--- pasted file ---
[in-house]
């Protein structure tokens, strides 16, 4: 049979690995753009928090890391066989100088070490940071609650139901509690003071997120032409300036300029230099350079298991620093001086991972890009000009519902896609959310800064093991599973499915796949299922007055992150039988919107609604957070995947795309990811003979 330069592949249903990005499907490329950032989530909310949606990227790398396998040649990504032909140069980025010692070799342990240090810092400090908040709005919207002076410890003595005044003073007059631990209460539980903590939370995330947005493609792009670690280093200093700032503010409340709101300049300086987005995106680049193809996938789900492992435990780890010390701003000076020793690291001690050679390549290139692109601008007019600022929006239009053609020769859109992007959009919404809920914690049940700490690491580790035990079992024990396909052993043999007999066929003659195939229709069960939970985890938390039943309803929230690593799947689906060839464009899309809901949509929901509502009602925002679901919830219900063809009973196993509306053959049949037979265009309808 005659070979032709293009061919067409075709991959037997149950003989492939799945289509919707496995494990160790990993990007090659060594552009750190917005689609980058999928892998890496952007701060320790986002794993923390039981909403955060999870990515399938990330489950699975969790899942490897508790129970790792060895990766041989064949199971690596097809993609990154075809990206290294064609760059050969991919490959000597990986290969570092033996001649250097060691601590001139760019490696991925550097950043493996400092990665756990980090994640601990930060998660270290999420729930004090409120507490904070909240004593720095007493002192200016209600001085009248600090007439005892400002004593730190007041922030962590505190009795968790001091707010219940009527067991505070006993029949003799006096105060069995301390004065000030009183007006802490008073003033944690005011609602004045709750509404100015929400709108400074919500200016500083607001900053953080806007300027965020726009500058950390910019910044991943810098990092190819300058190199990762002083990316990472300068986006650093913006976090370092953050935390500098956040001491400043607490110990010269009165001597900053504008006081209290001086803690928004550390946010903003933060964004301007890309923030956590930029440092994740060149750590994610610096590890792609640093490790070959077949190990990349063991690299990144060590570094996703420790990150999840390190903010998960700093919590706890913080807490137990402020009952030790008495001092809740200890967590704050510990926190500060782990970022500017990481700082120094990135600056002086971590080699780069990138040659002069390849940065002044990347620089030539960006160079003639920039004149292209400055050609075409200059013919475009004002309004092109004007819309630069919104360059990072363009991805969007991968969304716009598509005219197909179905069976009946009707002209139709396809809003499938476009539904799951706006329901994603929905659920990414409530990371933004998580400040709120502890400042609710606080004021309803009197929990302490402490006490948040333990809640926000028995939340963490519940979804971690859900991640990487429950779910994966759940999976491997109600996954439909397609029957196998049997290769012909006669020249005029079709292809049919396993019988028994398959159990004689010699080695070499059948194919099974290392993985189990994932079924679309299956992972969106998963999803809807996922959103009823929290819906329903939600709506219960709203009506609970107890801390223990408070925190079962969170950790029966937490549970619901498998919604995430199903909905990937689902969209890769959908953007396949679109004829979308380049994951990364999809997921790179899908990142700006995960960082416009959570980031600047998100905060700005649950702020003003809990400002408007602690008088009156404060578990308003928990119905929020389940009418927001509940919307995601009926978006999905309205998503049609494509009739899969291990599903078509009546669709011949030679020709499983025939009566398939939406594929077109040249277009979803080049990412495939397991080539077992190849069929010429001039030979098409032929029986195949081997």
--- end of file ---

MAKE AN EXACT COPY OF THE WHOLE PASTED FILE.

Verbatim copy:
[in-house]
């Protein structure tokens, strides 16, 4: 049979690995753009928090890391066989100088070490940071609650139901509690003071997120032409300036300029230099350079298991620093001086991972890009000009519902896609959310800064093991599973499915796949299922007055992150039988919107609604957070995947795309990811003979 330069592949249903990005499907490329950032989530909310949606990227790398396998040649990504032909140069980025010692070799342990240090810092400090908040709005919207002076410890003595005044003073007059631990209460539980903590939370995330947005493609792009670690280093200093700032503010409340709101300049300086987005995106680049193809996938789900492992435990780890010390701003000076020793690291001690050679390549290139692109601008007019600022929006239009053609020769859109992007959009919404809920914690049940700490690491580790035990079992024990396909052993043999007999066929003659195939229709069960939970985890938390039943309803929230690593799947689906060839464009899309809901949509929901509502009602925002679901919830219900063809009973196993509306053959049949037979265009309808 005659070979032709293009061919067409075709991959037997149950003989492939799945289509919707496995494990160790990993990007090659060594552009750190917005689609980058999928892998890496952007701060320790986002794993923390039981909403955060999870990515399938990330489950699975969790899942490897508790129970790792060895990766041989064949199971690596097809993609990154075809990206290294064609760059050969991919490959000597990986290969570092033996001649250097060691601590001139760019490696991925550097950043493996400092990665756990980090994640601990930060998660270290999420729930004090409120507490904070909240004593720095007493002192200016209600001085009248600090007439005892400002004593730190007041922030962590505190009795968790001091707010219940009527067991505070006993029949003799006096105060069995301390004065000030009183007006802490008073003033944690005011609602004045709750509404100015929400709108400074919500200016500083607001900053953080806007300027965020726009500058950390910019910044991943810098990092190819300058190199990762002083990316990472300068986006650093913006976090370092953050935390500098956040001491400043607490110990010269009165001597900053504008006081209290001086803690928004550390946010903003933060964004301007890309923030956590930029440092994740060149750590994610610096590890792609640093490790070959077949190990990349063991690299990144060590570094996703420790990150999840390190903010998960700093919590706890913080807490137990402020009952030790008495001092809740200890967590704050510990926190500060782990970022500017990481700082120094990135600056002086971590080699780069990138040659002069390849940065002044990347620089030539960006160079003639920039004149292209400055050609075409200059013919475009004002309004092109004007819309630069919104360059990072363009991805969007991968969304716009598509005219197909179905069976009946009707002209139709396809809003499938476009539904799951706006329901994603929905659920990414409530990371933004998580400040709120502890400042609710606080004021309803009197929990302490402490006490948040333990809640926000028995939340963490519940979804971690859900991640990487429950779910994966759940999976491997109600996954439909397609029957196998049997290769012909006669020249005029079709292809049919396993019988028994398959159990004689010699080695070499059948194919099974290392993985189990994932079924679309299956992972969106998963999803809807996922959103009823929290819906329903939600709506219960709203009506609970107890801390223990408070925190079962969170950790029966937490549970619901498998919604995430199903909905990937689902969209890769959908953007396949679109004829979308380049994951990364999809997921790179899908990142700006995960960082416009959570980031600047998100905060700005649950702020003003809990400002408007602690008088009156404060578990308003928990119905929020389940009418927001509940919307995601009926978006999905309205998503049609494509009739899969291990599903078509009546669709011949030679020709499983025939009566398939939406594929077109040249277009979803080049990412495939397991080539077992190849069929010429001039030979098409032929029986195949081997």